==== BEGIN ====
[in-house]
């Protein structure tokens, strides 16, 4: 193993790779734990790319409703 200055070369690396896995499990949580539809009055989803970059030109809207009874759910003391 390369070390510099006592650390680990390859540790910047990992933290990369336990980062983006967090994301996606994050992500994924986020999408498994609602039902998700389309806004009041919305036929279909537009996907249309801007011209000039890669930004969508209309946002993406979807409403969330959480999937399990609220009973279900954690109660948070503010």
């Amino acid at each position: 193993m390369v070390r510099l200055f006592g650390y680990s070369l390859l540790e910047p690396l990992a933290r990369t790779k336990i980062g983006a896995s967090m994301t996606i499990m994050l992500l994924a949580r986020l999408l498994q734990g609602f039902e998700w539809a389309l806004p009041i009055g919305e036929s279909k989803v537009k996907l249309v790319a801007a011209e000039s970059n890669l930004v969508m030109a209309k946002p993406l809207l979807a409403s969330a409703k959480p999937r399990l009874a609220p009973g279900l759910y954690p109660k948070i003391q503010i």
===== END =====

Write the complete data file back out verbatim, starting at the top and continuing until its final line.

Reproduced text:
[in-house]
């Protein structure tokens, strides 16, 4: 193993790779734990790319409703 200055070369690396896995499990949580539809009055989803970059030109809207009874759910003391 390369070390510099006592650390680990390859540790910047990992933290990369336990980062983006967090994301996606994050992500994924986020999408498994609602039902998700389309806004009041919305036929279909537009996907249309801007011209000039890669930004969508209309946002993406979807409403969330959480999937399990609220009973279900954690109660948070503010």
């Amino acid at each position: 193993m390369v070390r510099l200055f006592g650390y680990s070369l390859l540790e910047p690396l990992a933290r990369t790779k336990i980062g983006a896995s967090m994301t996606i499990m994050l992500l994924a949580r986020l999408l498994q734990g609602f039902e998700w539809a389309l806004p009041i009055g919305e036929s279909k989803v537009k996907l249309v790319a801007a011209e000039s970059n890669l930004v969508m030109a209309k946002p993406l809207l979807a409403s969330a409703k959480p999937r399990l009874a609220p009973g279900l759910y954690p109660k948070i003391q503010i």